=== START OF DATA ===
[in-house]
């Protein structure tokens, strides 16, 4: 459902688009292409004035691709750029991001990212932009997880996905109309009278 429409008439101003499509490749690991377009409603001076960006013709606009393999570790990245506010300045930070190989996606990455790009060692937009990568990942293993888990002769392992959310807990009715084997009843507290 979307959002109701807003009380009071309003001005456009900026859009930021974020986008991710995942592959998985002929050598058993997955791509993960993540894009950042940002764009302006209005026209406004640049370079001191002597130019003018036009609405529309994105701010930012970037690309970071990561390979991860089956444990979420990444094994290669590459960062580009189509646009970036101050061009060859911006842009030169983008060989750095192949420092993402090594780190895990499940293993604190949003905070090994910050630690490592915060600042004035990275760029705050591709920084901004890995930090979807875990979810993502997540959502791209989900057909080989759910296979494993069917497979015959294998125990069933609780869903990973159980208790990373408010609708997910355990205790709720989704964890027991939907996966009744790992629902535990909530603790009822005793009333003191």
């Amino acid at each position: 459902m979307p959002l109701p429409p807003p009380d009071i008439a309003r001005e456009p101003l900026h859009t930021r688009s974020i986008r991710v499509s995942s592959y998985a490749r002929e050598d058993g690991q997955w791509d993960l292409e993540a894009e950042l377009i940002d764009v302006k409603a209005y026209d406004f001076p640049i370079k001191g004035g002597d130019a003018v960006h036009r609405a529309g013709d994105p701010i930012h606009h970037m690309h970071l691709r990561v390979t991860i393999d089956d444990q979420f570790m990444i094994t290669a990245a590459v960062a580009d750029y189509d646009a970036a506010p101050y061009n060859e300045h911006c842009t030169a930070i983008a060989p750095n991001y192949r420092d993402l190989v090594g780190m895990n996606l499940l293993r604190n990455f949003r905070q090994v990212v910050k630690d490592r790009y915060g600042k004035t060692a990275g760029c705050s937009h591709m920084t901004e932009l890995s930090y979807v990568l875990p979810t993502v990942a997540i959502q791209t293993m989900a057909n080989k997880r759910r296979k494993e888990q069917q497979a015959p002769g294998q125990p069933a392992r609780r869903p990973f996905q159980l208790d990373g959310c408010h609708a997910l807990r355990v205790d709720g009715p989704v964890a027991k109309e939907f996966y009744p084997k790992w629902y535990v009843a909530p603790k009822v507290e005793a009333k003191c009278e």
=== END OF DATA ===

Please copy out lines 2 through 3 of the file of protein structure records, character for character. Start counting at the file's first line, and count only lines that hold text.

């Protein structure tokens, strides 16, 4: 459902688009292409004035691709750029991001990212932009997880996905109309009278 429409008439101003499509490749690991377009409603001076960006013709606009393999570790990245506010300045930070190989996606990455790009060692937009990568990942293993888990002769392992959310807990009715084997009843507290 979307959002109701807003009380009071309003001005456009900026859009930021974020986008991710995942592959998985002929050598058993997955791509993960993540894009950042940002764009302006209005026209406004640049370079001191002597130019003018036009609405529309994105701010930012970037690309970071990561390979991860089956444990979420990444094994290669590459960062580009189509646009970036101050061009060859911006842009030169983008060989750095192949420092993402090594780190895990499940293993604190949003905070090994910050630690490592915060600042004035990275760029705050591709920084901004890995930090979807875990979810993502997540959502791209989900057909080989759910296979494993069917497979015959294998125990069933609780869903990973159980208790990373408010609708997910355990205790709720989704964890027991939907996966009744790992629902535990909530603790009822005793009333003191």
């Amino acid at each position: 459902m979307p959002l109701p429409p807003p009380d009071i008439a309003r001005e456009p101003l900026h859009t930021r688009s974020i986008r991710v499509s995942s592959y998985a490749r002929e050598d058993g690991q997955w791509d993960l292409e993540a894009e950042l377009i940002d764009v302006k409603a209005y026209d406004f001076p640049i370079k001191g004035g002597d130019a003018v960006h036009r609405a529309g013709d994105p701010i930012h606009h970037m690309h970071l691709r990561v390979t991860i393999d089956d444990q979420f570790m990444i094994t290669a990245a590459v960062a580009d750029y189509d646009a970036a506010p101050y061009n060859e300045h911006c842009t030169a930070i983008a060989p750095n991001y192949r420092d993402l190989v090594g780190m895990n996606l499940l293993r604190n990455f949003r905070q090994v990212v910050k630690d490592r790009y915060g600042k004035t060692a990275g760029c705050s937009h591709m920084t901004e932009l890995s930090y979807v990568l875990p979810t993502v990942a997540i959502q791209t293993m989900a057909n080989k997880r759910r296979k494993e888990q069917q497979a015959p002769g294998q125990p069933a392992r609780r869903p990973f996905q159980l208790d990373g959310c408010h609708a997910l807990r355990v205790d709720g009715p989704v964890a027991k109309e939907f996966y009744p084997k790992w629902y535990v009843a909530p603790k009822v507290e005793a009333k003191c009278e």